Library filed under Taxes & Subsidies from Washington
Taking the wrong route to the right destination can ruin a trip. Which is why Washington voters should be wary of Initiative 937, a ballot measure that purports to steer the state toward a cleaner, cheaper power future based on wind. Ostensibly, the initiative is about all kinds of renewable energy, from biomass to ocean tides, but even advocates of I-937 concede it is primarily about wind.
A clean-energy initiative on the November ballot promises to reduce the state’s dependence on fossil fuels, combat global warming and cut the cost of electricity. Backers of the measure, Initiative 937, also say new wind farms would generate millions in tax dollars for struggling rural communities. Can the initiative deliver on all those promises? It’s unclear.
In a state where environmental issues often find ample support, an initiative to compel utilities to use cleaner energy should be the least controversial of the three measures on the statewide ballot in November. But after months of little to no debate over the measure — which would require the state’s large utilities to increase renewable energy sources to 15 percent of their supply by 2020 — opponents have started speaking out, arguing that Initiative 937 would raise customers’ rates. “It’s a feel-good initiative,” said Chris McCabe, spokesman for the Association of Washington Business, which is opposed to the measure. “Everyone wants a cleaner environment. It’s easy for people to buy into that. It’s one of those things where the devil is in the details.”
In the 16th- century church, those who were long on cash but short on righteous living could balance the equation by buying indulgences, representing a sort of absolution for sinful behavior. Indulgences may have disappeared about the time of Martin Luther, but they seem to be alive and thriving in a more contemporary religion — the Church of the Green. Wells Fargo & Co. announced this week that it is buying renewable energy certificates for 550 million kilowatt-hours of wind energy a year for three years. The bank said the acquisition makes it the “largest corporate purchaser of renewable energy in the United States,” but it’s hardly the first. Everyone from the National Farmers Union to Audubon New York to Whole Foods to Starbucks to FedEx Kinko’s has done similar deals. And how much of this “clean” wind-generated electricity will Wells Fargo be taking for its own branches, offices and facilities, to supplant supposedly “dirty” power it’s getting from other sources? Not a single watt.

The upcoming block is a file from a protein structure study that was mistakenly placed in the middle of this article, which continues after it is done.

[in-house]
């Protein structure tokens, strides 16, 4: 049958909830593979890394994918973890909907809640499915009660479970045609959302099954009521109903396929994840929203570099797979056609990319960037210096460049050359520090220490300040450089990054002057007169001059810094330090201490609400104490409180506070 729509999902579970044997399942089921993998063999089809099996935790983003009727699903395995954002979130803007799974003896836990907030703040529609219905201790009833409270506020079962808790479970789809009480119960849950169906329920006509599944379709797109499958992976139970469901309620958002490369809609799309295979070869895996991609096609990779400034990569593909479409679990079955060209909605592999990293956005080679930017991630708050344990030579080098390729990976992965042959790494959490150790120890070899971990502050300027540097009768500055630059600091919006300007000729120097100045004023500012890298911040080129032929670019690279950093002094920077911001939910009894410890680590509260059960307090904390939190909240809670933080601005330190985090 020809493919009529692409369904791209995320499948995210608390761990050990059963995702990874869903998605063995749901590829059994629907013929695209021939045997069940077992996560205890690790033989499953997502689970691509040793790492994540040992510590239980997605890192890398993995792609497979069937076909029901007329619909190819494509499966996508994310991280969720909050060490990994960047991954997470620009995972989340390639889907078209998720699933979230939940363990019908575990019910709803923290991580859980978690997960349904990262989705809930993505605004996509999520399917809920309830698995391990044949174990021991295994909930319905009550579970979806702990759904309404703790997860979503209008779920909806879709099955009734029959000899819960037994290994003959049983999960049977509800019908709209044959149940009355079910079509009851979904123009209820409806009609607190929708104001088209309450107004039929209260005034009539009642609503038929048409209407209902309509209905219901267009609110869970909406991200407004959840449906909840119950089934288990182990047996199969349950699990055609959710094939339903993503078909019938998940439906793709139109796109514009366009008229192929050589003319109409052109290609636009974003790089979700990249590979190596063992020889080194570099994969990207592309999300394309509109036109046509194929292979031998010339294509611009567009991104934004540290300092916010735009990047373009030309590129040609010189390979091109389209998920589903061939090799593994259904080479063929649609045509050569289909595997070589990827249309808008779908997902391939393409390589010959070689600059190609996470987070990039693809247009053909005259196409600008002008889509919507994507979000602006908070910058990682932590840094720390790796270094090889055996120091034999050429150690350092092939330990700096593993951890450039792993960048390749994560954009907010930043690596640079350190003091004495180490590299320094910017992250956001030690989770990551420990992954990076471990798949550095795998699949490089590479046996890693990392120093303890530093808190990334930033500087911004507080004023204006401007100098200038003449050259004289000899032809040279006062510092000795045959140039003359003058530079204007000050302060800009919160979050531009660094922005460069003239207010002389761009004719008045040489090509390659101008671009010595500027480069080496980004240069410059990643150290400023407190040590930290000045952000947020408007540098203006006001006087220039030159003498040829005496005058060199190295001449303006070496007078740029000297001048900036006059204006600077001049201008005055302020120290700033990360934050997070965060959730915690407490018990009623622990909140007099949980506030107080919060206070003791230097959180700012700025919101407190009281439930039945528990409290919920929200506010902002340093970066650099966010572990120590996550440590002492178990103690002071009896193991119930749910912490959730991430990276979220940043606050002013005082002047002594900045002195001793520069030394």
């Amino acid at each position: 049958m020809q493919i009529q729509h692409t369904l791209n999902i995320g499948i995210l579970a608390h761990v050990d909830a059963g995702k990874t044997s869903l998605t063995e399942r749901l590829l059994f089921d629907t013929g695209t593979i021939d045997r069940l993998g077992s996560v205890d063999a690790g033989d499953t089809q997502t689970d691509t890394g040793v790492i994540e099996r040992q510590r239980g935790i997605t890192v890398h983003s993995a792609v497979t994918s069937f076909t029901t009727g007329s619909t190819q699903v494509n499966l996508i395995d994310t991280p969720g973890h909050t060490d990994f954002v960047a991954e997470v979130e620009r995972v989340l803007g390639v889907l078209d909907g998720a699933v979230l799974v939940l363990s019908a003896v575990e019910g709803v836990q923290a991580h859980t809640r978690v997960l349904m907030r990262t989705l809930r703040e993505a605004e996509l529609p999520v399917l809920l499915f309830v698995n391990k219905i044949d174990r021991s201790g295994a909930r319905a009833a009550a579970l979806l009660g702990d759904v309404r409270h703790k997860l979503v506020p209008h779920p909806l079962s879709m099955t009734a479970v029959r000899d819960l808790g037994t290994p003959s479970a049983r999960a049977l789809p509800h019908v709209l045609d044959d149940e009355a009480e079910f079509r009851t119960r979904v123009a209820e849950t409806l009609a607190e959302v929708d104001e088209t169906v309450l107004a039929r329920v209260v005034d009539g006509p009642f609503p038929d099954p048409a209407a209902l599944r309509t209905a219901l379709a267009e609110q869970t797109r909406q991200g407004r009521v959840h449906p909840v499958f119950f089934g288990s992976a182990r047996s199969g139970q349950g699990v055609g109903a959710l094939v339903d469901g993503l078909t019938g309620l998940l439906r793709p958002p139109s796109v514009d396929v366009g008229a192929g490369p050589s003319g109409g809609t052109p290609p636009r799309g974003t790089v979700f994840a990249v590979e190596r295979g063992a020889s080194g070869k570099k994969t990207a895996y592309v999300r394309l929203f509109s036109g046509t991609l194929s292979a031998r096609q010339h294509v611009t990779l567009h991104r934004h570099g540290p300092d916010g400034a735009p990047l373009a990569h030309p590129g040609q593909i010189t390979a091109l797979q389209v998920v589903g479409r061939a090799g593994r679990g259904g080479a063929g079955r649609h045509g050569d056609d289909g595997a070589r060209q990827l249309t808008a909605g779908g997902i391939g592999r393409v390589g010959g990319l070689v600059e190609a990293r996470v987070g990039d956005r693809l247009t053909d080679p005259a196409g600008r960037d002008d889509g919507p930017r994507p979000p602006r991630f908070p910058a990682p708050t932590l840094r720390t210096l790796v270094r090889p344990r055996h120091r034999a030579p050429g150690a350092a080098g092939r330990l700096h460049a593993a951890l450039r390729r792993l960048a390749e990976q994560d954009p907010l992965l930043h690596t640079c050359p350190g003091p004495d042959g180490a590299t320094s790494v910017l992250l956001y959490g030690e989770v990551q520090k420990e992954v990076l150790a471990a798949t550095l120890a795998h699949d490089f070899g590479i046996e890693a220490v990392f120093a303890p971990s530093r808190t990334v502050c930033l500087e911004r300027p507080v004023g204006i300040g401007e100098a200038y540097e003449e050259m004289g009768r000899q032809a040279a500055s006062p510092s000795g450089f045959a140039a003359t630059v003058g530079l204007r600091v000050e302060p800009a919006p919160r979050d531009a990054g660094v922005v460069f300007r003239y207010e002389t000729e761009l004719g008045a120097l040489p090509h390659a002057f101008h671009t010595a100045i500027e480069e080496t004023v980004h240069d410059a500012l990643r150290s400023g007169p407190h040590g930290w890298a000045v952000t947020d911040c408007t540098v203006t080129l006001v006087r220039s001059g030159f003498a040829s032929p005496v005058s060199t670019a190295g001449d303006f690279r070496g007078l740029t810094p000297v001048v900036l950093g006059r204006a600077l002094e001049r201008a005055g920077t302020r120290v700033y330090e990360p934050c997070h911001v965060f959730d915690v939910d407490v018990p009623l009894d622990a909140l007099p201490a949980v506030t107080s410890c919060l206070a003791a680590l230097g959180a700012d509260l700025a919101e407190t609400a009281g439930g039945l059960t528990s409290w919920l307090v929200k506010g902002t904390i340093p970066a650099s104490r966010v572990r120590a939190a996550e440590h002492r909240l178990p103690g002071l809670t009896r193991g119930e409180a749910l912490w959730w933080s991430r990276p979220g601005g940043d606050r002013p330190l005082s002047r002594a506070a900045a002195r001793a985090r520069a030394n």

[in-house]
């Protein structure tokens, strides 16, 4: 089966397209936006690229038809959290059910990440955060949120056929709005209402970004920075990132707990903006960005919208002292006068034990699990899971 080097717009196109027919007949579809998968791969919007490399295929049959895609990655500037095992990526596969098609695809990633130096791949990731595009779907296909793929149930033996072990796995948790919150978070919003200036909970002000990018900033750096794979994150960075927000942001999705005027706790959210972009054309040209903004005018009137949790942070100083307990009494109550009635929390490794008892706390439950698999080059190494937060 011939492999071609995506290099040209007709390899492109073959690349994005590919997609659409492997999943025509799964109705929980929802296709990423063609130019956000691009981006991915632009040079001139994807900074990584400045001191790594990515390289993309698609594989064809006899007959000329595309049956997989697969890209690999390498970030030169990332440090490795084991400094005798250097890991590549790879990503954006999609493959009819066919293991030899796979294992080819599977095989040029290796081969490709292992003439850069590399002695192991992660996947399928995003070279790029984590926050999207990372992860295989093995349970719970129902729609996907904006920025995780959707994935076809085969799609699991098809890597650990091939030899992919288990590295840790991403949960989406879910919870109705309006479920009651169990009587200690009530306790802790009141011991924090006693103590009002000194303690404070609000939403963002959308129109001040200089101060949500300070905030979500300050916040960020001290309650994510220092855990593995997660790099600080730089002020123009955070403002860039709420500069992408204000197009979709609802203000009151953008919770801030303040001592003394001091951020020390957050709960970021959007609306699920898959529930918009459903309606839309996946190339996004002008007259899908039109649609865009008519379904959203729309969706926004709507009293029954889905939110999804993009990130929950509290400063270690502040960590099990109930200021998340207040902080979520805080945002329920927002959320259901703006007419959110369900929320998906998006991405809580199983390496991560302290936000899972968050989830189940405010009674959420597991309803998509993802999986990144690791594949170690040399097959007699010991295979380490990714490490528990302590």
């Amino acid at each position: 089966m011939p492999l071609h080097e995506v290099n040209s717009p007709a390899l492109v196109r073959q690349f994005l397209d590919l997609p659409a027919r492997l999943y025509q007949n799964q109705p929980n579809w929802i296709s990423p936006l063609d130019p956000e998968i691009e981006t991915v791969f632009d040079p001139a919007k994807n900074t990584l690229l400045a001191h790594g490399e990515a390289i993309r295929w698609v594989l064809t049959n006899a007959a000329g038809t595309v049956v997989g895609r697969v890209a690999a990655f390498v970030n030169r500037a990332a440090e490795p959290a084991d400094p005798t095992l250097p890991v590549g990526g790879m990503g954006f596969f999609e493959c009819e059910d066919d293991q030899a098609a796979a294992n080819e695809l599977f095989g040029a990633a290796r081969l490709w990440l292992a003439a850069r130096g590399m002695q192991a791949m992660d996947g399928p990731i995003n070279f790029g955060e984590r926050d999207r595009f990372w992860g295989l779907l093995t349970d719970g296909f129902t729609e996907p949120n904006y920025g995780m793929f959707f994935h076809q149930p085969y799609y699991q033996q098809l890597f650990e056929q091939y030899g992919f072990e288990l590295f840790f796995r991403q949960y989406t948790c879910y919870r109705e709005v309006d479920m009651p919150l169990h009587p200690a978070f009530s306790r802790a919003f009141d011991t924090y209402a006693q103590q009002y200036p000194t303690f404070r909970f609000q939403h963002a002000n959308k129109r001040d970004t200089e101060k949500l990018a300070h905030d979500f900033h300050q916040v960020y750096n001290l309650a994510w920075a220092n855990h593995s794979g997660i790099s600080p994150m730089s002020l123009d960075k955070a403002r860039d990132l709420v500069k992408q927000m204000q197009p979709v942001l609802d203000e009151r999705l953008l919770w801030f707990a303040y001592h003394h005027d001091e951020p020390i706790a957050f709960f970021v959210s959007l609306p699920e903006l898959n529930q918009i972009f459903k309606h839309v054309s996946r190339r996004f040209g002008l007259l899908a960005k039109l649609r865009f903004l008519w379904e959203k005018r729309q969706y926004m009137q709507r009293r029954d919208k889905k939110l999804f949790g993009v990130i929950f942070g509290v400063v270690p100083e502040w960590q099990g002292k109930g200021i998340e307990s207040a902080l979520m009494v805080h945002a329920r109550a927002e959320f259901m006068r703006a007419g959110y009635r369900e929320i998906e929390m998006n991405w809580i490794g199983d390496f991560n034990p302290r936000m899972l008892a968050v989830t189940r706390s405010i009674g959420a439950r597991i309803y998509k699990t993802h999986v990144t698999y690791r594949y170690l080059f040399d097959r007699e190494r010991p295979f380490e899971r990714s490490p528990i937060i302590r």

Power company Avista Corp. (AVA.N: Quote, Profile, Research) said on Monday it opposes an initiative in Washington state requiring 15 percent of power supply to come from renewable sources, saying the measure would boost prices and that it fails to count existing hydropower.
But in this initiative, there’s clean energy and then there’s clean energy. Pushed by several environmental groups, I-937 excludes hydropower — made eminently renewable by spring rains and winter snowpack that melts and turns dam turbines on rivers across the state — as a qualifying source of power...... Let’s be honest. Washington has one of the cleanest energy profiles in the nation when it comes to green-house gas emissions from electricity generation. The state ranks third-best in pounds of carbon dioxide produced per kilowatt hour, just behind Idaho and Vermont, according to the U.S. Energy Information Administration. In 2002, the most recent year figures are available, Washington’s rate was half of California’s, one-fifth of Massachusetts’ and less than one-third of New York’s. Thank the state’s reliance on hydropower. At least 60 percent of Washington’s juice comes from dams.
This initiative is really about wind power. The initiative counts other renewables, such as biomass, solar and tidal power, but other approaches are less advanced. Bizarrely, I-937 leaves out a biggie. Hydropower — that hallmark renewable of the Northwest — doesn't count, except for efficiencies made at qualifying utility dams since 1999. That's right: Hydropower doesn't count as renewable energy in the initiative.